How ancient humans survived a volcanic winter

05 April 2018 | Story Ambre Nicolson Photos Various Read time 7 min.
Findings from this excavation site at Mossel Bay and others in South Africa have helped to reveal how ancient humans survived a massive volcano eruption 74 000 years ago.  Photo by Curtis Marean
Findings from this excavation site at Mossel Bay and others in South Africa have helped to reveal how ancient humans survived a massive volcano eruption 74 000 years ago.  Photo by Curtis Marean

An international team, including UCT researchers, have shown that ancient humans living on the coast of South Africa not only survived, but thrived, during the eruption of a super volcano and the ensuing volcanic winter it caused.

Mount Toba is the largest eruption to occur on Earth during the past two million years. When the super volcano erupted 74 000 years ago on what is now Sumatra, it spewed 4 000 cubic kilometres of smoke and ash into the atmosphere in just a few days. This huge cloud of dust and sulphur had a cooling effect on the Earth’s atmosphere, causing temperatures to plummet and the planet to plunge into a winter that lasted for many years.

In the past, scientists believed that the effects of this eruption explained the steep fall in human numbers right around the time that humans were emerging from Africa.

Now, an international group of researchers – including Dr Jayne Wilkins, an archaeologist in the Department of Archaeology at UCT – who recently published their findings in the journal Nature, have found that early human populations on the coast of South Africa not only survived the immediate aftermath of the eruption, but in fact thrived through the volcanic winter that followed.

What is a volcanic winter?

When a super volcano erupts, it spews ash, glass and gasses into the atmosphere. One of the gasses it releases is sulphur dioxide. When this enters the atmosphere in high volumes, it can form aerosols that reflect the sun’s rays. This in turn causes a reverse-greenhouse effect in which temperatures fall and plants can no longer photosynthesise due to the lack of sunlight. The result is a crash of entire ecosystems.

An illustration of what the eruption of super volcano Mount Toba might have looked like. Illustration Anynobody (GFDL or CC BY-SA 4.0) from Wikimedia Commons.

If you were a human being living in certain parts of the world at the time, you would experience an endless winter with dwindling plant and land-based animal life. Little wonder then that in the 1990s a prominent anthropologist, Professor Stanley Ambrose at the University of Illinois, hypothesised that this volcanic winter might explain the ‘bottleneck’ that occurred in human populations at the time.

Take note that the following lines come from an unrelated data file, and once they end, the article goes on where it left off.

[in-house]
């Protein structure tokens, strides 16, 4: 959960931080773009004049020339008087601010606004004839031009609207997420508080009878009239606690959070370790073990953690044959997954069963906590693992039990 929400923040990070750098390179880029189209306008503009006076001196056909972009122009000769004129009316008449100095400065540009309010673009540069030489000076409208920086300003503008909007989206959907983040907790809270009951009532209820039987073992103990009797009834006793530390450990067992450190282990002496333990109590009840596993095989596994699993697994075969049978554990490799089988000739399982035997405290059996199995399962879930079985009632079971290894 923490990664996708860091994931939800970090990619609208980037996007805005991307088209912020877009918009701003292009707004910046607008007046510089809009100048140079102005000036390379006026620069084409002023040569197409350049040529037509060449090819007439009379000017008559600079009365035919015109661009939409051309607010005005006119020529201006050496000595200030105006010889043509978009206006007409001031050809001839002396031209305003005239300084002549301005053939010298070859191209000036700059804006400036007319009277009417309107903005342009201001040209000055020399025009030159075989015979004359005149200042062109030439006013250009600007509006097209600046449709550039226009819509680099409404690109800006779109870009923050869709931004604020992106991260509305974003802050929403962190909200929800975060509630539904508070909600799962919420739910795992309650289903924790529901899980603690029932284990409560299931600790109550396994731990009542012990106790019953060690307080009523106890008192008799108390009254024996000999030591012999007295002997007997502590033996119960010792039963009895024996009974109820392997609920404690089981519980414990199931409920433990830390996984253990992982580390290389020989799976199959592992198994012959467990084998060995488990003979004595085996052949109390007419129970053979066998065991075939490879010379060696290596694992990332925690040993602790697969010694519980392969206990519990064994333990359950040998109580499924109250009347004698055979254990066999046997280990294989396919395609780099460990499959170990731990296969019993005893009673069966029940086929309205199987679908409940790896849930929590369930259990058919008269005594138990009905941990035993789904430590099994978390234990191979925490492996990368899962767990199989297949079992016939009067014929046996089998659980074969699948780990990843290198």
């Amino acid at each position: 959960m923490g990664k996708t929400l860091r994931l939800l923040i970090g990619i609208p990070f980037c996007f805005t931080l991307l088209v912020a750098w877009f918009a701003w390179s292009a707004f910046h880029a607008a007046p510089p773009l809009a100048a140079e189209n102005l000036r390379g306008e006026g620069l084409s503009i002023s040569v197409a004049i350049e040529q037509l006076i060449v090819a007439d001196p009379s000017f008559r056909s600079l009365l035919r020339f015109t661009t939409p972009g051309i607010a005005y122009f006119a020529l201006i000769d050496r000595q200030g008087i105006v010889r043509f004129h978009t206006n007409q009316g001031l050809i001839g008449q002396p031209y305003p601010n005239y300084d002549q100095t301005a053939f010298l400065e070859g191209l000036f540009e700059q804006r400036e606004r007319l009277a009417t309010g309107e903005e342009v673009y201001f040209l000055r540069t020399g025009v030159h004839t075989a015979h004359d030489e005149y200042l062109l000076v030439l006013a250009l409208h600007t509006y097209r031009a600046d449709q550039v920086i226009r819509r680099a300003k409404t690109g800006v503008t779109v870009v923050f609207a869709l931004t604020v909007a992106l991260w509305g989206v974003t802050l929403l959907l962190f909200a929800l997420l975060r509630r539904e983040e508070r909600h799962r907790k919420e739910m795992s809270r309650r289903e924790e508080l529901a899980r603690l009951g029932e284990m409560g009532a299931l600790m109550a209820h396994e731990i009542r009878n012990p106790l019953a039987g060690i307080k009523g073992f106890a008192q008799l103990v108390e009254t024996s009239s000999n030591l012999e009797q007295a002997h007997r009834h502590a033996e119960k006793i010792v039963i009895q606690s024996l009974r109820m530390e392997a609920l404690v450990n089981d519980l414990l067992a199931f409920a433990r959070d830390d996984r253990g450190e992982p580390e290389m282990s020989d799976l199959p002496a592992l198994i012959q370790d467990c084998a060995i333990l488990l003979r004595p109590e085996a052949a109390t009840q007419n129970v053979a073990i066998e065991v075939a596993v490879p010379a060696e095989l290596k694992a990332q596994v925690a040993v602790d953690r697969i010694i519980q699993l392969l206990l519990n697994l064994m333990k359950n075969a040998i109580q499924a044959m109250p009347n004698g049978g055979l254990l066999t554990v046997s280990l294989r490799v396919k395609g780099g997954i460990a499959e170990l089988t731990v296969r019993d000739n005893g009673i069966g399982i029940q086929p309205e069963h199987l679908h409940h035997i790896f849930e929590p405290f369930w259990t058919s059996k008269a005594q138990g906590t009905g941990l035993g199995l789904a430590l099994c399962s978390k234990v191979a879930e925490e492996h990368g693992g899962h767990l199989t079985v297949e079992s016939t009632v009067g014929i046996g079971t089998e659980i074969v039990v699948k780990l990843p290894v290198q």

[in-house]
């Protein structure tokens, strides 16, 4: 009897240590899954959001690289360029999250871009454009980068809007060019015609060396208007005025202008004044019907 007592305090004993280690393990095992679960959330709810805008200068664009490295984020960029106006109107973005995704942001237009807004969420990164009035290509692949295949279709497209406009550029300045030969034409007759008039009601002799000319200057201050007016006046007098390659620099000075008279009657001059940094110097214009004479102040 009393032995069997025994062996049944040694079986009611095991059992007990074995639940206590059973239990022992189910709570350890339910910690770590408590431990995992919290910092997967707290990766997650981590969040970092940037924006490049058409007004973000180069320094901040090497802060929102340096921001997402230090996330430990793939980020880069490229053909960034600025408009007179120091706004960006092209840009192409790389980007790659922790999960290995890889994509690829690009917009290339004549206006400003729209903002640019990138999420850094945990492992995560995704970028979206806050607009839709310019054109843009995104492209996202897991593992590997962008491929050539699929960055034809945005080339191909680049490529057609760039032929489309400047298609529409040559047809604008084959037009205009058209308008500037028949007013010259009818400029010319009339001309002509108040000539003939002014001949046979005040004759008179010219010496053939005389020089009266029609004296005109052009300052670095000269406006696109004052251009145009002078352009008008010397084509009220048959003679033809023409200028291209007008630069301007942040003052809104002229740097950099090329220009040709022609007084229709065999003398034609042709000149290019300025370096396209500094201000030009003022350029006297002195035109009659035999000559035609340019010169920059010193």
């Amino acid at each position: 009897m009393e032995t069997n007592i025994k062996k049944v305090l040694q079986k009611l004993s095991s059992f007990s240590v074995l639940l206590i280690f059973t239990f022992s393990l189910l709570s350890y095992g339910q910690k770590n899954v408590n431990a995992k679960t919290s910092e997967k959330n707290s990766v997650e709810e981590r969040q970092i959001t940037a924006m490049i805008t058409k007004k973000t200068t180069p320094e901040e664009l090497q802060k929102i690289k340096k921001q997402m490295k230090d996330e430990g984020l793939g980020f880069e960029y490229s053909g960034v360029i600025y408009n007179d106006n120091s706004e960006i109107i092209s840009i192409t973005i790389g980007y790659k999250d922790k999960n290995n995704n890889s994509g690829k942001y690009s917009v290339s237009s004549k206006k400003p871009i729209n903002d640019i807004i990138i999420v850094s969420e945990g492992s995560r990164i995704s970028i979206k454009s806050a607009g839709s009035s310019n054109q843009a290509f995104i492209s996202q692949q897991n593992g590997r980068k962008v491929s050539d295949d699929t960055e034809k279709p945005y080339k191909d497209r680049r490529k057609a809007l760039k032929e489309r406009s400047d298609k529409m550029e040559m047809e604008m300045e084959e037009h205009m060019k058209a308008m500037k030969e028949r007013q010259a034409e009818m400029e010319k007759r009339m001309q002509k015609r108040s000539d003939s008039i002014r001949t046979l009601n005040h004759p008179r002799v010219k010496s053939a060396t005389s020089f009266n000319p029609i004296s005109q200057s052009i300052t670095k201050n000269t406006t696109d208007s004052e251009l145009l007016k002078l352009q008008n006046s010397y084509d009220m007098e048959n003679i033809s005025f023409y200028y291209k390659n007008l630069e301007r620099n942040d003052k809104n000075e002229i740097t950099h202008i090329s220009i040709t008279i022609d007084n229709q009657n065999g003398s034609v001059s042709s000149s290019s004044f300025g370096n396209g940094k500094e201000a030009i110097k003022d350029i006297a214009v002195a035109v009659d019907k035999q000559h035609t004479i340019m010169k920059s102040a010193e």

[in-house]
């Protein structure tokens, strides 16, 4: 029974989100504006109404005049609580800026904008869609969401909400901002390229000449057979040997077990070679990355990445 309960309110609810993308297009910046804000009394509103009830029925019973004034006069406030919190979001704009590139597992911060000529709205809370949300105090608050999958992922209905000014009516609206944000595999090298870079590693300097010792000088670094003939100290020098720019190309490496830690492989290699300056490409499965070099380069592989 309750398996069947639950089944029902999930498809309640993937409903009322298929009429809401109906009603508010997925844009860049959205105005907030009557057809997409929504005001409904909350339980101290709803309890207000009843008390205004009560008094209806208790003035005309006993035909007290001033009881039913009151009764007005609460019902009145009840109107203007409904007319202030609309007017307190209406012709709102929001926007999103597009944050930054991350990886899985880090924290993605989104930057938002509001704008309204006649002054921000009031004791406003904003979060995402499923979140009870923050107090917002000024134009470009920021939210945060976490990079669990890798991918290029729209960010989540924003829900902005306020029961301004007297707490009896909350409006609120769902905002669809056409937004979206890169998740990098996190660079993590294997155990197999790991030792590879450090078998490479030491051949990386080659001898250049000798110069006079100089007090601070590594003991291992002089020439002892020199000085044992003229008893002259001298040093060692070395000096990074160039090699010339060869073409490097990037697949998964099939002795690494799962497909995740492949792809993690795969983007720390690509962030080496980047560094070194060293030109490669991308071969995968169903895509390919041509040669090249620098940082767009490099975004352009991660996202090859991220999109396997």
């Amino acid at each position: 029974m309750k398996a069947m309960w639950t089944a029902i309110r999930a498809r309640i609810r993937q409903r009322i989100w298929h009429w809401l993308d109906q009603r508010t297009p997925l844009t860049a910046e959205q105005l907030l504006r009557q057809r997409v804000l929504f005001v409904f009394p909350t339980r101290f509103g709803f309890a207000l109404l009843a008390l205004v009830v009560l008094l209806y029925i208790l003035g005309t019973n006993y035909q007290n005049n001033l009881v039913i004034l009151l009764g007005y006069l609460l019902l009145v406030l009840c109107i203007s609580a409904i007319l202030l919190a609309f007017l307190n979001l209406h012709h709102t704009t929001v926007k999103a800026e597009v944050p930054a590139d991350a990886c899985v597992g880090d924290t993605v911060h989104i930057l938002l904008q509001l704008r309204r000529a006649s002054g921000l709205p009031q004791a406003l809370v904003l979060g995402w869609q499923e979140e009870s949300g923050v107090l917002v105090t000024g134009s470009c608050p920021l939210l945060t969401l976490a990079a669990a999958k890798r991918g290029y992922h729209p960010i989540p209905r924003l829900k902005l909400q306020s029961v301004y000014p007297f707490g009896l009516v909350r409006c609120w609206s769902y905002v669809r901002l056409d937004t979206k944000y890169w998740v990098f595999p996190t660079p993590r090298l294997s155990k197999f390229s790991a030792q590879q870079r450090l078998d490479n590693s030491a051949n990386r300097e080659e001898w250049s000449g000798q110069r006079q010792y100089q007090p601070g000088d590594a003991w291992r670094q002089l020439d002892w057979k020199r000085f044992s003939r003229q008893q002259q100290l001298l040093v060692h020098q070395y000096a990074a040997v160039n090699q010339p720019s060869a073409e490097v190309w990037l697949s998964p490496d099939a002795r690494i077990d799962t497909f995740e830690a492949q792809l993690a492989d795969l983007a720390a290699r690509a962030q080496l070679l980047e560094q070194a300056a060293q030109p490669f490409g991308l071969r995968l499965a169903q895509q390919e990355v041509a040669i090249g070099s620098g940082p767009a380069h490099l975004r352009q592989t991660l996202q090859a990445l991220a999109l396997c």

New evidence: cryptotephra, human evolution and seafood

In 2011, Arizona State University archaeologist Curtis Marean showed Gene Smith, a geologist from the University of Nevada, a soil sample taken from an area close to two archaeological sites on the coast of South Africa: Vleesbaai and Pinnacle Point 5-6. Smith identified layers of volcanic ash in the soil sample.

The first task for researchers was to identify which eruption caused the layer of ash. They did this by finding cryptotephra at the sites. These microscopic glass fragments of volcanic rock can be linked chemically to the eruption – in this case, Toba – that caused them. Having discovered cryptotephra at the site, researchers examined the signs of human settlement, such as heat-treated stone tools, animal bones, shellfish and evidence of fires. To their surprise they found over 400 000 artefacts above, below and among the layers of ash containing the cryptothephra.

This volcanic glass shard erupted 74,000 years ago from the Toba volcano in 
Indonesia and was found, recently, at an archaeological site in Vleesbaai,
South Africa, nearly 9 000 kilometres away. Photo by Racheal Johnsen.

“This was a big surprise for us,” explains Wilkins, who led the archaeological dig at one of the two Middle Stone Age sites where the cryptotephra was recovered. “Especially when we discovered that cryptotephra was present in the sediments at Vleesbaai. Vleesbaai is an open-air site, which means it’s not protected by rock shelter walls. These kinds of sites out on the landscape usually have poorer preservation.”

The nature and number of artefacts found showed that, not only did human populations living in South Africa survive the eruption, but that their numbers may have grown. “Our research shows that early humans were resilient in the face of environmental change and puts to bed an old hypothesis about the impact of the Toba super-eruption on human evolution,” explains Wilkins.

But that is not the only reason their discoveries are significant. “The research also presents a brand new method for dating archaeological sites based on the presence of the cryptotephra that can be chemically matched to particular eruptions,” says Wilkins. “It’s a big deal to find a new method that can help to link up the archaeological records between sites.”

Scientists are now theorising that one of the reasons that human beings survived in that particular area is the reliance of these populations on a diet of fish and shellfish, animals which would not have been as badly affected by the prevailing atmospheric conditions. According to Wilkins, it is not yet clear whether this site on the South African coastline represents the only refuge for surviving humans during this time or whether other such sites might exist.

“It is up to archaeologists now to try and find more sites, like the ones on our coastline, that show that early humans may have thrived elsewhere in Africa,” she says.

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